As the climate changes and certain parts of the world get wetter, hotter, and far more humid than usual, it brings an extra unpleasant side effect: More mosquitos.
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According to an analysis from Climate Central, most regions of the United States experienced an increase in the average number of mosquito days per year between 1979 and 2022. Some had it worse than others. San Francisco saw an increase of 42 days per year during which mosquitos were a nuisance, and the Seattle-Tacoma region increased by 32 days. Manchester, New Hampshire; Birmingham, Alabama; and Burlington, Vermont increased by 31, 30, and 29 days, respectively.
These numbers are particularly significant considering that the northeast U.S. had an average of just 129 annual mosquito days between 1979 and 2022.
By contrast, many areas in the southeast saw a decrease in mosquitos—likely because temperatures now frequently exceed the optimal mosquito comfort zone.
Thankfully, a company that makes mosquito-repellant technology has a solution or two up its sleeve. Thermacell has partnered with AccuWeather to produce a way to forecast whether conditions will be prime for mosquito swarms, with forecasts going up to 10 days into the future.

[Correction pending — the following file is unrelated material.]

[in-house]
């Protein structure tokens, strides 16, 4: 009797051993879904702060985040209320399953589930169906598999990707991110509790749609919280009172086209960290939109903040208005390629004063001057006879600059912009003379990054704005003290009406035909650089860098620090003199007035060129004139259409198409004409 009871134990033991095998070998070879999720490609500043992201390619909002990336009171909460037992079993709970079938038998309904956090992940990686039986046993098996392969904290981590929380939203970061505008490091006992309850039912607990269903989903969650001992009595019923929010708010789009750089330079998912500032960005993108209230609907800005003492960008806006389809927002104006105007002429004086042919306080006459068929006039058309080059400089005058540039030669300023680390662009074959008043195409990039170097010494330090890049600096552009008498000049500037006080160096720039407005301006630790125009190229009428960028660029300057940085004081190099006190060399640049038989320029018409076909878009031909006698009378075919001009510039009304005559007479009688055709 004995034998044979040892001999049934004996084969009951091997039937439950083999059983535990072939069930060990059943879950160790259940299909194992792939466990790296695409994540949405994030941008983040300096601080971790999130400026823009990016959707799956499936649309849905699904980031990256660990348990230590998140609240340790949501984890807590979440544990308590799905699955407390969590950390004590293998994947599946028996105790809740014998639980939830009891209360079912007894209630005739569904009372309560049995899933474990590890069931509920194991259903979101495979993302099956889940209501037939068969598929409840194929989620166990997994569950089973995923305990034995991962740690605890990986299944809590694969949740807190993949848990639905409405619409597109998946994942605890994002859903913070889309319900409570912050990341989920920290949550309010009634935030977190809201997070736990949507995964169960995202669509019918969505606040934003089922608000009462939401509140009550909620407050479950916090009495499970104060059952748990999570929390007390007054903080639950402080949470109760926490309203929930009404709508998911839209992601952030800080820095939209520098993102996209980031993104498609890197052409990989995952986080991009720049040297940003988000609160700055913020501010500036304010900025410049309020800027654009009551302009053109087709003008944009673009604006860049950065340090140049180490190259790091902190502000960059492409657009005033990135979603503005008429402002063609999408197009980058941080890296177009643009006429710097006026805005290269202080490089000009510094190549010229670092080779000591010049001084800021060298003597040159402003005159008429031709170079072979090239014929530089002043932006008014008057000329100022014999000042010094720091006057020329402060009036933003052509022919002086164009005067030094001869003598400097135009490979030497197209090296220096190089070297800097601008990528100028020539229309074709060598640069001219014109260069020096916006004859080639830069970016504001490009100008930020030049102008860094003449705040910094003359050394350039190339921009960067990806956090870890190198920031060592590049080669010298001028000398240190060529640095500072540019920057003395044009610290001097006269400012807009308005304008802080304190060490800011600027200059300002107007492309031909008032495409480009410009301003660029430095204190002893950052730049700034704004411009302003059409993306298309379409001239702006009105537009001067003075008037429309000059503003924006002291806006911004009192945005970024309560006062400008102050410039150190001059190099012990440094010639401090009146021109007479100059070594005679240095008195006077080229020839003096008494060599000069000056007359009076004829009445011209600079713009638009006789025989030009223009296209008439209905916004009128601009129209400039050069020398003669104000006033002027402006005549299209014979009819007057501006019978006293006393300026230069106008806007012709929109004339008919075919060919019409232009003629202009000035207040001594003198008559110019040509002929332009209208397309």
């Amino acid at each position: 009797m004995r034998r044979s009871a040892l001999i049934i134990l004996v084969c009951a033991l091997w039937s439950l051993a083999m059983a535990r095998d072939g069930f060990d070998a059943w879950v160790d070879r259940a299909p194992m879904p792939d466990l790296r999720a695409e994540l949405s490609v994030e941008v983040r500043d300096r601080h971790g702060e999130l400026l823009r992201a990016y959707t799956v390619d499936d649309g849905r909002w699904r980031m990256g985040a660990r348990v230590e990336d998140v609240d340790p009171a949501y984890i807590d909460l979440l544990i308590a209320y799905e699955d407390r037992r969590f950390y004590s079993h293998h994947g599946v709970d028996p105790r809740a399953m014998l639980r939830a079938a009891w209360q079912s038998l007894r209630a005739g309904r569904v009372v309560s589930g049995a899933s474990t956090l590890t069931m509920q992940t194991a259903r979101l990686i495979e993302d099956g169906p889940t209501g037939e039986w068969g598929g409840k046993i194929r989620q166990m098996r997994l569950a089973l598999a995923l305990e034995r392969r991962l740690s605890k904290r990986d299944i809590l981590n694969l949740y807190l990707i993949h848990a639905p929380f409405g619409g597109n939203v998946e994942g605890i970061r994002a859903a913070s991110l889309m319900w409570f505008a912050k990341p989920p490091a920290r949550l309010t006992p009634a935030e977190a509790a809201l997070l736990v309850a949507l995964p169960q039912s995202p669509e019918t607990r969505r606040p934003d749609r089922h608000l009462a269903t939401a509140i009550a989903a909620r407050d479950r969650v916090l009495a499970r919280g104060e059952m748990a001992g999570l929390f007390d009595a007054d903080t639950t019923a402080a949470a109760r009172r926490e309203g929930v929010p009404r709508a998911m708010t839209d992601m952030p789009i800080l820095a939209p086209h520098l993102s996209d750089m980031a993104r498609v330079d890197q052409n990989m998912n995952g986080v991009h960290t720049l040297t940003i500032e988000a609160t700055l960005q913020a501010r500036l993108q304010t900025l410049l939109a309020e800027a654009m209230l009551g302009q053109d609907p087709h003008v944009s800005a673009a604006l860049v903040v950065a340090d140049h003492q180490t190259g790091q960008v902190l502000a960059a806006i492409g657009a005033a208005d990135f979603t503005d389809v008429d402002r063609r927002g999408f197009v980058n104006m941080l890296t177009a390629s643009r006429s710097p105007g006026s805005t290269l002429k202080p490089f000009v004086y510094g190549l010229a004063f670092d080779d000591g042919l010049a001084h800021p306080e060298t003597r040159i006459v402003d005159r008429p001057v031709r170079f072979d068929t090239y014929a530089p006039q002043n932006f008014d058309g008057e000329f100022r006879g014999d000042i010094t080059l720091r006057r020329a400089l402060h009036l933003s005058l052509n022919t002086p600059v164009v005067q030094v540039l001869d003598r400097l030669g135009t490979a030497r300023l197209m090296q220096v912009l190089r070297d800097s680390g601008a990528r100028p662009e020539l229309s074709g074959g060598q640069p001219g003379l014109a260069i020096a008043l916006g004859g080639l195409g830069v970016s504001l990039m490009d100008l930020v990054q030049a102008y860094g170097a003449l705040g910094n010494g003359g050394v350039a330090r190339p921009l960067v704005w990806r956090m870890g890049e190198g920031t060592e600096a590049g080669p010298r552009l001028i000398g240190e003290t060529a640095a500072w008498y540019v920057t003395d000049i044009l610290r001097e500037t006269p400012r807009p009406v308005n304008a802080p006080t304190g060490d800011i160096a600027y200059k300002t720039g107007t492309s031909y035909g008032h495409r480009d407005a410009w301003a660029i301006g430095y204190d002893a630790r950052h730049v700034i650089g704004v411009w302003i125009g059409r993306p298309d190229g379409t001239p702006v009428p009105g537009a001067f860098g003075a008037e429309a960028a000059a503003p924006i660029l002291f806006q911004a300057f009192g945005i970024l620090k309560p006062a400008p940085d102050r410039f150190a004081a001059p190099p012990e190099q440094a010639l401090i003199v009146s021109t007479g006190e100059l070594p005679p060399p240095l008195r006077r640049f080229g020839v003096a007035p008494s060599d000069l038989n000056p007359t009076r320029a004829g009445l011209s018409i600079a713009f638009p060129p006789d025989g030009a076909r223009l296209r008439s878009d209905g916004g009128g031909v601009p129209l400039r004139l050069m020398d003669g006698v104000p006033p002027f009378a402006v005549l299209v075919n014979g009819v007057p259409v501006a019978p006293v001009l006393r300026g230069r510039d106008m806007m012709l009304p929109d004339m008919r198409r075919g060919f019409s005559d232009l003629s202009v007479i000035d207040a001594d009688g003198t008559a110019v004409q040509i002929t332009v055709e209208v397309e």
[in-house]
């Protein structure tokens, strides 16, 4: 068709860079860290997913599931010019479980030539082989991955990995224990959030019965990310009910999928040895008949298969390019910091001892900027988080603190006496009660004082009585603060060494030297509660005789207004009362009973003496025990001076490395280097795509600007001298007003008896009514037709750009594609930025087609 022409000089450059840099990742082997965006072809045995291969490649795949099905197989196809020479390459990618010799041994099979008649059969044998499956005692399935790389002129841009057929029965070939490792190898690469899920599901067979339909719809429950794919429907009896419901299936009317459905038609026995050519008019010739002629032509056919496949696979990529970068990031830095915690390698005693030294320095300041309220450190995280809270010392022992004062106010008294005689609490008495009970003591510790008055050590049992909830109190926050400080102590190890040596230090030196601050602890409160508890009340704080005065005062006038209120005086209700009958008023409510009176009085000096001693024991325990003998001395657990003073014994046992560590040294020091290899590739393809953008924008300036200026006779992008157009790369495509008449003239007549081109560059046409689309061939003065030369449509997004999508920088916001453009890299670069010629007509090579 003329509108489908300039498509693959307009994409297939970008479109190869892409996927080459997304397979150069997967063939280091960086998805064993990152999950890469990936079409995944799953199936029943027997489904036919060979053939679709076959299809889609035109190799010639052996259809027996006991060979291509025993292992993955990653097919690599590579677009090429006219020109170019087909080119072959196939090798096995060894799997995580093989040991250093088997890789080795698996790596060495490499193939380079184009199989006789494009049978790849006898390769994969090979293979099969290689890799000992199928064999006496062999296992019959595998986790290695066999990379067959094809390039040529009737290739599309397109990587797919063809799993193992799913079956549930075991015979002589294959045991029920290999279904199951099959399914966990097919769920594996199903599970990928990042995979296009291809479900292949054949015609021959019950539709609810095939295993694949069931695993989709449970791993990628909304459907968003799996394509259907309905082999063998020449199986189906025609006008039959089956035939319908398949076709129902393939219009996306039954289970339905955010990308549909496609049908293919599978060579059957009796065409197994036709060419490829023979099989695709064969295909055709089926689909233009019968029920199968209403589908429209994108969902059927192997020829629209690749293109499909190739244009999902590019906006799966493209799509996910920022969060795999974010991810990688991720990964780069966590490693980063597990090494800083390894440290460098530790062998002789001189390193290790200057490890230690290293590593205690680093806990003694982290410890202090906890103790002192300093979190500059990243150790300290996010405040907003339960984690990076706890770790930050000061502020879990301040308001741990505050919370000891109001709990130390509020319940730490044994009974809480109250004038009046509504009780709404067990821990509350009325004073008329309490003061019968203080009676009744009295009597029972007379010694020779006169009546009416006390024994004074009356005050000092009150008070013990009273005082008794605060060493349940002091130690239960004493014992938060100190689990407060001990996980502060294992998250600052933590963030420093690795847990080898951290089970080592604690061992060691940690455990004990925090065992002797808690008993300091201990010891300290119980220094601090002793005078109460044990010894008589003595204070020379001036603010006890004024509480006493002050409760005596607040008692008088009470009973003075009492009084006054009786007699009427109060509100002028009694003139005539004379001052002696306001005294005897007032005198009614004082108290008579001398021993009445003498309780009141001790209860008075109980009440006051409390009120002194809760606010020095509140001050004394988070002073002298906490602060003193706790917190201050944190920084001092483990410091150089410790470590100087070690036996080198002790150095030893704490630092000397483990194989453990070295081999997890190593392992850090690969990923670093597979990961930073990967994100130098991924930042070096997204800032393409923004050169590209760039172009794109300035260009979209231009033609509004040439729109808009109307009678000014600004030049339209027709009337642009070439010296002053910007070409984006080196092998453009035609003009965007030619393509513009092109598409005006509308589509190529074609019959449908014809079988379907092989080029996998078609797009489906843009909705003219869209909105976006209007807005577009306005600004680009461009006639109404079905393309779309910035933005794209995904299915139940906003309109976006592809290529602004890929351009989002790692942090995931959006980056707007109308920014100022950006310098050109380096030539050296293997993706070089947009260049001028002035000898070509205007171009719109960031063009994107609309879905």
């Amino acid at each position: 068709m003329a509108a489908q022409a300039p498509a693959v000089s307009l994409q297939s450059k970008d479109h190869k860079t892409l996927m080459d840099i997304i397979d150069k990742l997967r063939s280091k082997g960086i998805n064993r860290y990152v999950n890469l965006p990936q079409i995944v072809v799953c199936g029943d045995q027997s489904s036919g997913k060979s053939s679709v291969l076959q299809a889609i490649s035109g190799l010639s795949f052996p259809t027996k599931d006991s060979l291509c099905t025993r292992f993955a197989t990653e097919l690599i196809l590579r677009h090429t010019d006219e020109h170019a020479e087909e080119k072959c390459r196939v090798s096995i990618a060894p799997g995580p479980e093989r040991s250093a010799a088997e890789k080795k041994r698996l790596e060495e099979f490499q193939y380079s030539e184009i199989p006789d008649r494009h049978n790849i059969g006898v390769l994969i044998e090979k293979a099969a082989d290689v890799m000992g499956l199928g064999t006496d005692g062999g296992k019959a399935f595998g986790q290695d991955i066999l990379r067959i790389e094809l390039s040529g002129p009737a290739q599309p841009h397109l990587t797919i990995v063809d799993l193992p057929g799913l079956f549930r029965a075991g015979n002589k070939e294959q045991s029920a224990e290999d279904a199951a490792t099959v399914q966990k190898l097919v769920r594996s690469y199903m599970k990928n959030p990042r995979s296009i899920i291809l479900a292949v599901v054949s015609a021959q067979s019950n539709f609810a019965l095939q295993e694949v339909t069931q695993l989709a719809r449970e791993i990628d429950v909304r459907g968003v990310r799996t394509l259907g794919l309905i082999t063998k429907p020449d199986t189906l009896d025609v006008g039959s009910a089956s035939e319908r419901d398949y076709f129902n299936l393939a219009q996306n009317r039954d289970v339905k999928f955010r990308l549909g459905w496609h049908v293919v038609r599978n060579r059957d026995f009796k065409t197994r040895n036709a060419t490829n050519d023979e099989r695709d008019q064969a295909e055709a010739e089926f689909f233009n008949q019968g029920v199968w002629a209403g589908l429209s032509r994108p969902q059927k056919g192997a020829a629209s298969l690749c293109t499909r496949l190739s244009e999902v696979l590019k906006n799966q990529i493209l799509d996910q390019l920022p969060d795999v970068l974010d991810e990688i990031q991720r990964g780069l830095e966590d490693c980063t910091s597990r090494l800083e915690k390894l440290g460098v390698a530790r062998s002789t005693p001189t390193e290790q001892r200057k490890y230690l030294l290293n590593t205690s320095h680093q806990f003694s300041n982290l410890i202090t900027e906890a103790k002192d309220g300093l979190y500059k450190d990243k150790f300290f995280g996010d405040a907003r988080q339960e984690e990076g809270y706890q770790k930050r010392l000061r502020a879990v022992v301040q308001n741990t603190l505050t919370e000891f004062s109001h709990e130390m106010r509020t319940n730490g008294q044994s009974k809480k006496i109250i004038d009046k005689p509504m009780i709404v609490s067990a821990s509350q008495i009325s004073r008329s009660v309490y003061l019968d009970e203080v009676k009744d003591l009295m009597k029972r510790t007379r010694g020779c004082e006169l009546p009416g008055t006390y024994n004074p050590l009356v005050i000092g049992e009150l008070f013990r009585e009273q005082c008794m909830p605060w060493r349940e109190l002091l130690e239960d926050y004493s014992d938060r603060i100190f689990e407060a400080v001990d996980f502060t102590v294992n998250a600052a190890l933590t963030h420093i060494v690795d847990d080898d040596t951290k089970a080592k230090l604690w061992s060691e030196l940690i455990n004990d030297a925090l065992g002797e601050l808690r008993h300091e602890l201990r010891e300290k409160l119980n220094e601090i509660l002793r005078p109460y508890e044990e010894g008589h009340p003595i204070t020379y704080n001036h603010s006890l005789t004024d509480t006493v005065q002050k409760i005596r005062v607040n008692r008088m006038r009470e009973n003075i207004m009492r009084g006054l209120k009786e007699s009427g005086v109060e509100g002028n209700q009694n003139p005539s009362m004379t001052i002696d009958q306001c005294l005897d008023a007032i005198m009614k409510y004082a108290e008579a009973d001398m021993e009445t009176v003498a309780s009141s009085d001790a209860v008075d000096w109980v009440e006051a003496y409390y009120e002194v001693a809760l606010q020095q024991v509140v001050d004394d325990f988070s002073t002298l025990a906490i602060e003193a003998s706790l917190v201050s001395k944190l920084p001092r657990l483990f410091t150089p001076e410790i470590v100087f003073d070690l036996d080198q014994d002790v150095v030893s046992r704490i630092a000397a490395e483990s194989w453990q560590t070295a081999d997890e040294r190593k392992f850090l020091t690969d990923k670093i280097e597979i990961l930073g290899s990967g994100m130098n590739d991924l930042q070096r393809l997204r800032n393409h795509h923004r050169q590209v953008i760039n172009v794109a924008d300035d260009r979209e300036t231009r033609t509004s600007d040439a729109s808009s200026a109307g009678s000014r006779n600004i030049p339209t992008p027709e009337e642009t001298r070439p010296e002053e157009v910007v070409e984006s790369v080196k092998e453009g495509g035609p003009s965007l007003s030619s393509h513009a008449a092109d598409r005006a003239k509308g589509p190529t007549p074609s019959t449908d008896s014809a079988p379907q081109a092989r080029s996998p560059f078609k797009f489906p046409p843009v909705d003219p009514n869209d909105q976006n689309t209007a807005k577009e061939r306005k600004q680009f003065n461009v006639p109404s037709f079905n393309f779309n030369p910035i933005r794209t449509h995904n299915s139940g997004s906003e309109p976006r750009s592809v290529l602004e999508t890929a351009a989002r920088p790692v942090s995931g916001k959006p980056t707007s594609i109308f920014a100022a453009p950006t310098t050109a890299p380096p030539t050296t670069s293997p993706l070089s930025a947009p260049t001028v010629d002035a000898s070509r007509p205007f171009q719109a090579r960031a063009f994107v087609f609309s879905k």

For instance, this weekend (July 15-16, 2023), you can expect mosquitoes to be especially bad in the southeast U.S., across Kansas, Oklahoma, most of Texas, and east all the way through Maryland, Delaware, and south through Florida. Mosquitos will be mild to moderate in most of the rest of the country.
Thermacell’s portable mosquito repellers are rechargeable devices that create a sort of force field around you and your friends, so that you can keep mosquitos at bay without drenching yourself in Deet bug spray.
We haven’t had a chance to try out the brand’s newest version, the EL55, yet, but Thermacell claims the device creates a 20-foot mosquito-free zone. It also comes with a dimmable light so you can go headlamp-free around the camp picnic table.
Mosquitoes are possibly the worst part about spending time outdoors during the summer months. Do you agree? How do you avoid mosquito bites?